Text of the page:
There is a wealth of great concepts and tools that project and change leaders can apply to your professional or personal practice. Here are seven of them from one of my ‘Thoughtscape’ newsletter tip-sheets.
1. Get people to Honour Commitments
We all have a conscience: let’s call it Jiminy Cricket. One of the biggest problems leaders have, at all levels, is people letting you down by not delivering on their commitments. So let’s see how “the Jiminy Cricket effect“ can help you.
It is Jiminy Cricket that nags us when we know we need to do something to honour a promise or commitment that we made. So to boost the Jiminy Cricket effect, when you secure a commitment, you must ensure Jiminy is awake. Do this by asking for the commitment directly, and doing so in a more formal setting.
2. Maintain Motivation with Milestones
Project managers think of milestones as a valuable planning and monitoring tool. Project leaders use them also as a powerful tool to motivate too. Impending milestones give a great sense of urgency and pressure. Missed milestones – if you are unfortunate – create an opportunity to rally to the new deadline, and milestones met offer the chance to recognise and celebrate achievement. People feel more motivated when they have a sense that they are making progress.
More milestones = more motivation
3. Communicate Setbacks Effectively
Setbacks are a part of life, and a challenge for leaders. It is is easy to lead when everything goes well, so we measure leaders by how they handle adversity. The first skill to learn is how to communicate the setback.
In communicating, honesty is not the best policy…
… it is the only policy.
So start by setting out clearly and objectively, how things are. Then paint a picture of how you believe things can be. The challenge is to bridge the gap, so lay out how you plan to do this. Then call people to action with a clear next step, and close by making the link between their actions and the enticing future ahead.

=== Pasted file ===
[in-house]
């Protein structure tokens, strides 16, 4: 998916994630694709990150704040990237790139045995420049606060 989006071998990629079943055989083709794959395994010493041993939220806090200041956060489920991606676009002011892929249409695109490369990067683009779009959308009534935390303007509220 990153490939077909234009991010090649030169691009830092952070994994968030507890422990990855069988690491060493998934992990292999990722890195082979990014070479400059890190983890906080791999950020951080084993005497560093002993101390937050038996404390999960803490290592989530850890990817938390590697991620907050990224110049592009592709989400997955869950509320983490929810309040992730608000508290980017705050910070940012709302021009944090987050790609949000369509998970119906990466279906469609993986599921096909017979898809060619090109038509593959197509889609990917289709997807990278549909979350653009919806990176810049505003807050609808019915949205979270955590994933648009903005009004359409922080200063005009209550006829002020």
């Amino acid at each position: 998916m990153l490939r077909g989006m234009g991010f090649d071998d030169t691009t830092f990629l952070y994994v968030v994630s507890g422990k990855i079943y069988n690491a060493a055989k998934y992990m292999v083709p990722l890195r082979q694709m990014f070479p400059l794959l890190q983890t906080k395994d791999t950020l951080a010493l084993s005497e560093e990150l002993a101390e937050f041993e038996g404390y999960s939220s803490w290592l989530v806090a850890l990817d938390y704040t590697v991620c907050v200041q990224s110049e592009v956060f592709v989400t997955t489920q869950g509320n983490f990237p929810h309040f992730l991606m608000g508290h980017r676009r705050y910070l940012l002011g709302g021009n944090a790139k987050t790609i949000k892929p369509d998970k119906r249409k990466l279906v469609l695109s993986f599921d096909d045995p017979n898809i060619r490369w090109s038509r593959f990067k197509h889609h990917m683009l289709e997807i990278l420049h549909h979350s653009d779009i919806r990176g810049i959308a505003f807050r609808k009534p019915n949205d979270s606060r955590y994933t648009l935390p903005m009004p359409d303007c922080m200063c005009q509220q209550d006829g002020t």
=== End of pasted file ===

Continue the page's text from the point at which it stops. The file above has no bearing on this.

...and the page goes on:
4. Get Comfortable with Resistance
Mike’s first rule of change:
“Resistance is inevitable”
So why is it that so many leaders fear resistance and look upon it as destructive? In truth, it is simply a part of the process – and understanding it will make it easier and more comfortable to deal with.
My “Onion Model” sets out six levels of resistance: you can read more about how I created it on my main blog and, of course, it is summarised in Brilliant Project Leader. It is fully described in my little book, The Handling Resistance Pocketbook.
5. Understand Patterns of Conflict
Conflict and psychological game-playing are a constant part of our lives and a wise leader needs to be able to be able to analyse the patterns and break the cycle.
Brilliant Project Leader and The Handling Resistance Pocketbook cover this in some detail and discusses one of my favourite tools for analysing unhelpful interactions between people: “the Drama Triangle“.
Use the Drama Triangle to recognise three roles that habitually recur in conflict and manipulation situations: “the persecutor“, who feels good by making you feel bad; “the victim“, who feels good by loading the responsibility for their troubles on you; and “the rescuer“, who feels good by offering you way out of your discomfort.
6. Teams Need a Name
Part of giving a team a sense of identity is giving it a name. A well-chosen name can confer purpose, identity, mystery, style, and clarity. Examples of good and bad choices (you decide which) come from the team names chosen by candidates in the UK and US series of The Apprentice. You can see the list here, and try to guess which were used in the US and which in the UK… and which were chosen by men and which by women. I think some will surprise you.
7. When things go Wrong:
. . . SCOPE the Problem
Knee-jerk reactions are rarely resourceful. But you don’t have time for unfocused thinking. So use the SCOPE process to handle a tricky situation:
- Stop: Take a deep breath and a mental pause. Maybe stop for longer if you need to.
- Clarify: What do you really know about the situation? What do you need to know? Gather data.
- Options: More options = more choice = more control. But having generated options, assess them and make a decision.
- Proceed: With a decision made; proceed with determination and vigour. Commit as though no alternative exists.
- Evaluate: Continually evaluate progress – if you aren’t getting the results you need, then Stop, Clarify and look at new Options.
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Brilliant Project Leader
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